The pendulum setup was tricky, says Ford. “It’s massive with all these cogs and gears, and the thing drops a little lower every few seconds. We looked long and hard for a location. You can tell when a location’s going to work and when it’s not. Everybody walked into the space and said, ‘Wow, this is fantastic.’ The special effects department put together a big set of cogs and wheels and the thing went backwards and forwards. It’s very impressive.”

Other scenes were shot in a studio on sets constructed for the film. “We saw a lot of interiors along the way that we thought we might use as locations,” says Ford. “But for a variety of reasons, we decided to build a set. If you look really carefully, you might see similarities between the newspaper offices and the police precinct room. In fact, it is the same set basically, turned around, repainted and redressed so it looks different.”

Ford says he was relieved to move into the studio. “Everybody breathes a sigh of relief, because at last we’ve got control of the lighting and the sound and the space. I get a chance to truly influence the look, rather than trying to adapt a location that’s not quite right.”

He was also able use the studio to expand on practical locations to make them more versatile. “We filmed in some underground fortification tunnels in a castle in Novi Sad, two hours away from Belgrade,” says Ford. “They are defensive fortification tunnels made of brick tunnels that go for miles. We recreated them in the studio by taking molds of the brickwork in those tunnels, bringing those to the studio and reproducing them to perfectly match the real tunnels.”

In fact, Luke Evans was the only actor to shoot in the actual tunnels and he says it’s impossible to tell them apart onscreen. “They’re brilliant,” he says. “In Novi Sad, there were about 18 kilometers of tunnels around the fortress. The replicas set the mood perfectly. They’re quite eerie.”

Carlo Poggioli, whose spectacular costume designs have been seen in films that range from the Middle Ages and Renaissance (Season of the Witch, Dangerous Beauty) to post-Civil War America (Cold Mountain) and fantasy fairytale worlds (A Midsummer Night’s Dream, The Brothers Grimm), was brought in to create the hundreds of costumes fabricated for the film. “Carlo Poggioli is a superstar,” says Mark Evans. “We were very fortunate to get him. Carlo really understood the movie conceptually. That doesn’t always happen.”

The designer began his research for The Raven in New York City. “I went there because there are such wonderful book stores,” he says. “I found the perfect book with pictures of the accessories and everything I could want that dated back to 1840-1850. So I started from there.”

The costumes he created for Alice Eve’s character, Emily, started with real-life silhouettes, to which he added a touch of fantasy to set Emily apart. “Alice was a joy to work with because she was so enthusiastic about the clothes,” says the designer. “Emily is an educated girl, an independent girl and the daughter of an important person in Baltimore. We dressed her in wonderful colors, very strong colors for that time. We deliberately made her costumes a little different from the other women’s clothing in the film. I was thinking that her father owns a shipping company, so he’s bringing in fabrics that others don’t have access to.”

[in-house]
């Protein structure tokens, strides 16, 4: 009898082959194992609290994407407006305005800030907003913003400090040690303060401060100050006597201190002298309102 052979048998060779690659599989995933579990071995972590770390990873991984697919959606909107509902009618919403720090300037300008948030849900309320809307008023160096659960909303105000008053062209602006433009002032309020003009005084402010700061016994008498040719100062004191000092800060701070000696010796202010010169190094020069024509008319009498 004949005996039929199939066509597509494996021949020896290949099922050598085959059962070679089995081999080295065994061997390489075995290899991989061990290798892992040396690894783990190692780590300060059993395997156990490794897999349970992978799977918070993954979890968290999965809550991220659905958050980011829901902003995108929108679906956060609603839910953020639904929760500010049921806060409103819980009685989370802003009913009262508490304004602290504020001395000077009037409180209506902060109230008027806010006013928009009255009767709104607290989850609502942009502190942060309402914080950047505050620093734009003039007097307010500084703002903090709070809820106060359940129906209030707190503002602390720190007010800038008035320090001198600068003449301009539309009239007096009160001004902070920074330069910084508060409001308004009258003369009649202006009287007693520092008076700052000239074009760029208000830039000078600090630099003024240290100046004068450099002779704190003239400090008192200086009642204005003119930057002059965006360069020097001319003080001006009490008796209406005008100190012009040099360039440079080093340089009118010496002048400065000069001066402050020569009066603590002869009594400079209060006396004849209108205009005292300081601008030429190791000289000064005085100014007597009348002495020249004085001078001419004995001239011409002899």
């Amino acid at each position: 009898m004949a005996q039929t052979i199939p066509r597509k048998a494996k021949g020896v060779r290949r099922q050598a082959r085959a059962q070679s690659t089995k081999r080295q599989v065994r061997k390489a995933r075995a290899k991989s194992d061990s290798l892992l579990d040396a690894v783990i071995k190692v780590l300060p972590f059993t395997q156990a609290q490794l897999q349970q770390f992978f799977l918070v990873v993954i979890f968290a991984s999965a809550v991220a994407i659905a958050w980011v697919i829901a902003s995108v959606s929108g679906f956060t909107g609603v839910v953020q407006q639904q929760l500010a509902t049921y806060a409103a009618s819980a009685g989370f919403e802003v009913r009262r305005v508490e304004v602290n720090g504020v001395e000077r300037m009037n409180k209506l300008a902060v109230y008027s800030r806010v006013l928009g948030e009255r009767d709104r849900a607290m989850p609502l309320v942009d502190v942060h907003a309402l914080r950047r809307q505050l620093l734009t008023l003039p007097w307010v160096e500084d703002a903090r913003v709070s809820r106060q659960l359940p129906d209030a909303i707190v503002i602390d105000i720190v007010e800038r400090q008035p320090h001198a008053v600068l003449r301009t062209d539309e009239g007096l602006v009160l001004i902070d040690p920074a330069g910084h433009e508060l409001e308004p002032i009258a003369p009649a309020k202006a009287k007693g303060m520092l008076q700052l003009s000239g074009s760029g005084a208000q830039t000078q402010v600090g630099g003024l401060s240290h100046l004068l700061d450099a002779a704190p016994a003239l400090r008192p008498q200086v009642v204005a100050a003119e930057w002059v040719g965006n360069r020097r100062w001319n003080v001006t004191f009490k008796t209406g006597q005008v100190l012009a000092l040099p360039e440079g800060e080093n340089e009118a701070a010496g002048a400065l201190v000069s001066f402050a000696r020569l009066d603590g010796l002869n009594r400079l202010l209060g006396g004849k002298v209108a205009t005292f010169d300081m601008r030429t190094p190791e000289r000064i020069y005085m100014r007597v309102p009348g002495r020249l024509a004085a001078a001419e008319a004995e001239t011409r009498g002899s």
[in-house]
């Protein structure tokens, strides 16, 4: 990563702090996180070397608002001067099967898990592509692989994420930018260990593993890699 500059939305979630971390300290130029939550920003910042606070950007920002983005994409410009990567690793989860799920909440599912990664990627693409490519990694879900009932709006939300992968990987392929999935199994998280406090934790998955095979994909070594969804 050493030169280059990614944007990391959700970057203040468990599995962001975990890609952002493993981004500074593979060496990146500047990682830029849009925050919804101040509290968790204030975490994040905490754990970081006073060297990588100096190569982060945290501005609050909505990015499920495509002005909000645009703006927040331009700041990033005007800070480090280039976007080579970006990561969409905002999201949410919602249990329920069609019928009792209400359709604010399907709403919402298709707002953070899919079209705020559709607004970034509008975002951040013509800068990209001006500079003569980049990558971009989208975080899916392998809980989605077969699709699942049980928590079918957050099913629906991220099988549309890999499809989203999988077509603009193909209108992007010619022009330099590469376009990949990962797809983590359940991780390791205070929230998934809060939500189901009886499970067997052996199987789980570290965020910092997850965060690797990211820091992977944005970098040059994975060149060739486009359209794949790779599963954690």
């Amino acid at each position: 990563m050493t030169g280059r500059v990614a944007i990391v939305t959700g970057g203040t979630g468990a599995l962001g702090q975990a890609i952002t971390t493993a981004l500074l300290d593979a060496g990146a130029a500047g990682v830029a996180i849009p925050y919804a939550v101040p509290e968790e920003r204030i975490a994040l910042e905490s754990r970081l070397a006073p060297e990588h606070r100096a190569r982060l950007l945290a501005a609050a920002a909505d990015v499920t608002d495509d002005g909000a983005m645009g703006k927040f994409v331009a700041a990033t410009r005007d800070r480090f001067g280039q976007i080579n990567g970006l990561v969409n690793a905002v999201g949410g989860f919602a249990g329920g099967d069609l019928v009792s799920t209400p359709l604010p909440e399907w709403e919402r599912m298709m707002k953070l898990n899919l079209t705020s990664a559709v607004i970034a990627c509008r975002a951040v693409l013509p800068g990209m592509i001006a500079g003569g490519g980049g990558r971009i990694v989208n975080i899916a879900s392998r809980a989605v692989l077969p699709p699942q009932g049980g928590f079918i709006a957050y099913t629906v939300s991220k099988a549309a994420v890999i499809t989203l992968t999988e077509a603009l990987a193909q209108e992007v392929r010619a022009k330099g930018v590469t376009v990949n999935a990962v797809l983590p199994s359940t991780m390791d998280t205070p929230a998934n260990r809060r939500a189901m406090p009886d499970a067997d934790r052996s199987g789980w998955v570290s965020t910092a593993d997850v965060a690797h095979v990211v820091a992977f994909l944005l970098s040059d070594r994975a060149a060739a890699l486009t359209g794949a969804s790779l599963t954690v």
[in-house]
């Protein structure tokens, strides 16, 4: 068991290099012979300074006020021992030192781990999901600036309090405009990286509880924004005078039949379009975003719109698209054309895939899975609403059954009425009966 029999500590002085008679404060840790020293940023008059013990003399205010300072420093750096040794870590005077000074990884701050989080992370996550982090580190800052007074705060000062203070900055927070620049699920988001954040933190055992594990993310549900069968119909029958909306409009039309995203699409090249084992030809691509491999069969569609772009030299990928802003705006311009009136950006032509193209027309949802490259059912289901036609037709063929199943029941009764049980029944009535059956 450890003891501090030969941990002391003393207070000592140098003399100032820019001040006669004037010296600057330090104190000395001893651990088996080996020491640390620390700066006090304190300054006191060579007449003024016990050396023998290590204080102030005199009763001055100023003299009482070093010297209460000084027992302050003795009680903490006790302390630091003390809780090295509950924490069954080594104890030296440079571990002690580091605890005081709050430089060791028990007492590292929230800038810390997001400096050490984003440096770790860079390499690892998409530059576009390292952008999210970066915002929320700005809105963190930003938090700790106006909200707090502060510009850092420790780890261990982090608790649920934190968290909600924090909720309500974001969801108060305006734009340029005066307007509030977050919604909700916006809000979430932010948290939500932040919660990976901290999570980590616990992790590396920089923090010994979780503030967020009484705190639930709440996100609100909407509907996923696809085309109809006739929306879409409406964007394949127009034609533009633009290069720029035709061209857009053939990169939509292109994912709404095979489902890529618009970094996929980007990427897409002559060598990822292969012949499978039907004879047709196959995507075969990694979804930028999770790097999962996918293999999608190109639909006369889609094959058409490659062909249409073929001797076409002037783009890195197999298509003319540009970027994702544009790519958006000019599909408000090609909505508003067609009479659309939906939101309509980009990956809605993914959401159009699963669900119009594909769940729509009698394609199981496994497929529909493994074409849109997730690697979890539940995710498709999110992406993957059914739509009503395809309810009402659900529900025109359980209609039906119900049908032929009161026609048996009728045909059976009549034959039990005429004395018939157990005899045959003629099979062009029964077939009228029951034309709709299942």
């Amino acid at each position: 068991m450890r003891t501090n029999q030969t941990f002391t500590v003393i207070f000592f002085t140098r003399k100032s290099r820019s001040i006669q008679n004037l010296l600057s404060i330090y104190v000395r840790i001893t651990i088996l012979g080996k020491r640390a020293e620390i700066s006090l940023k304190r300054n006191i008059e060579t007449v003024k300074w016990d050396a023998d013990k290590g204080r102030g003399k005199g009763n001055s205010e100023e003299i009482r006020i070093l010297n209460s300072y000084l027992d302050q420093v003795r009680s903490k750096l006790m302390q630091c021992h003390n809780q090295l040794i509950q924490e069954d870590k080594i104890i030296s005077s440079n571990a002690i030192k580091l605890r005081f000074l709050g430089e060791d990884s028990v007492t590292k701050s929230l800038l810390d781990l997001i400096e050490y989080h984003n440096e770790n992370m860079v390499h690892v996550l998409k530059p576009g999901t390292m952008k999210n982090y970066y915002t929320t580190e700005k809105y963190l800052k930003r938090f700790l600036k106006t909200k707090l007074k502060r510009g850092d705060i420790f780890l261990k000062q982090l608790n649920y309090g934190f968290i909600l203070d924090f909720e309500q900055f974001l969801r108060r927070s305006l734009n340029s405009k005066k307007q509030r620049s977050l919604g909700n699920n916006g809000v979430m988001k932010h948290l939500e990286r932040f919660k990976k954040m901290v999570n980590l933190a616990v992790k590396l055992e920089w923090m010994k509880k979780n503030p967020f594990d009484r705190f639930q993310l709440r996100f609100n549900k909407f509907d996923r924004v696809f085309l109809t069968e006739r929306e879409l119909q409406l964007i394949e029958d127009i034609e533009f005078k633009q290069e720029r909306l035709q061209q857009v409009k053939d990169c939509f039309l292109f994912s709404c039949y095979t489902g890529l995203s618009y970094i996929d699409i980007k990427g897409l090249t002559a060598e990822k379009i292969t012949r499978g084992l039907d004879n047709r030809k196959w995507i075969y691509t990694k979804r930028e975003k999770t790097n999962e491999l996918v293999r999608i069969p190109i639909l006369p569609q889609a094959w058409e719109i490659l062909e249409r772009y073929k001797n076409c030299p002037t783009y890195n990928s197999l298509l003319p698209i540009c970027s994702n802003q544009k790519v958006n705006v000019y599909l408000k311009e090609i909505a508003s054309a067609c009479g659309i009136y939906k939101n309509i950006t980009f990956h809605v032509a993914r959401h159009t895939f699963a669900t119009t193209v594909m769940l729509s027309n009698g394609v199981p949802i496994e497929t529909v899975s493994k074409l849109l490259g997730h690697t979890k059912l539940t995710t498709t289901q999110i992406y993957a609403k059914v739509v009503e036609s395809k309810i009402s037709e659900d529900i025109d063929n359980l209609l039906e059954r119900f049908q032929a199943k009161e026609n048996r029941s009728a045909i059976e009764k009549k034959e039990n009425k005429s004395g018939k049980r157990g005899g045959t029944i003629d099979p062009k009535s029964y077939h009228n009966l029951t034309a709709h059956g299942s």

Eve had an additional challenge because of the period corset she had to wear. “I’m not sure she’d ever worked in one before,” says Poggioli. “They make sitting and standing very difficult if you are not used to them, but the corset also helped her move in a way that is not modern. In, the end she loved it.”

Poggioli also developed a signature look for Poe that combined period and contemporary. John Cusack took a strong hand in the process, insisting that Poe should be dressed in black. “James and I were initially thinking very dark greens and blues, but John’s vision was black and we accommodated him,” says the designer. “He’s a romantic poet and so everything that he’s wearing has softer shapes and fabrics, like light wool and cottons.”

Poggioli had a chance to truly shine, as well as a monumental task to fulfill, when designing the biggest scene in the film, the masked ball that Hamilton hosts to celebrate his daughter’s birthday. With more than 300 extras in lavish period costumes, vintage masks and elaborate head pieces, the scene is an extravagant, over-the-top spectacle that took seven teams of costumers to execute.

“We wanted it to be unique,” says Poggioli. “James and I decided to use the ocean as a theme to make it a really unusual world that borders on fantasy. We used a lot of blues and greens. When Poe arrives, we see the scene through his eyes and it’s a little surreal as he encounters a giant octopus, some mermaids and some really strange masks.”

Historically accurate or not, The Raven is a well-crafted story peppered with intrigue, suspense, history, spectacle and excitement, and the film’s imaginative version of Edgar Allan Poe’s last days shines a new light on the legendary American writer. “I want people to be super entertained,” says Shakespeare. “It’s really a psychological thriller and the audience is along for the ride. We show writing as an admirable profession that takes a lot of courage. Poe was not just a drunk who was hallucinating and wrote down some things about a bird. He was a man of passion and heart and empathy.”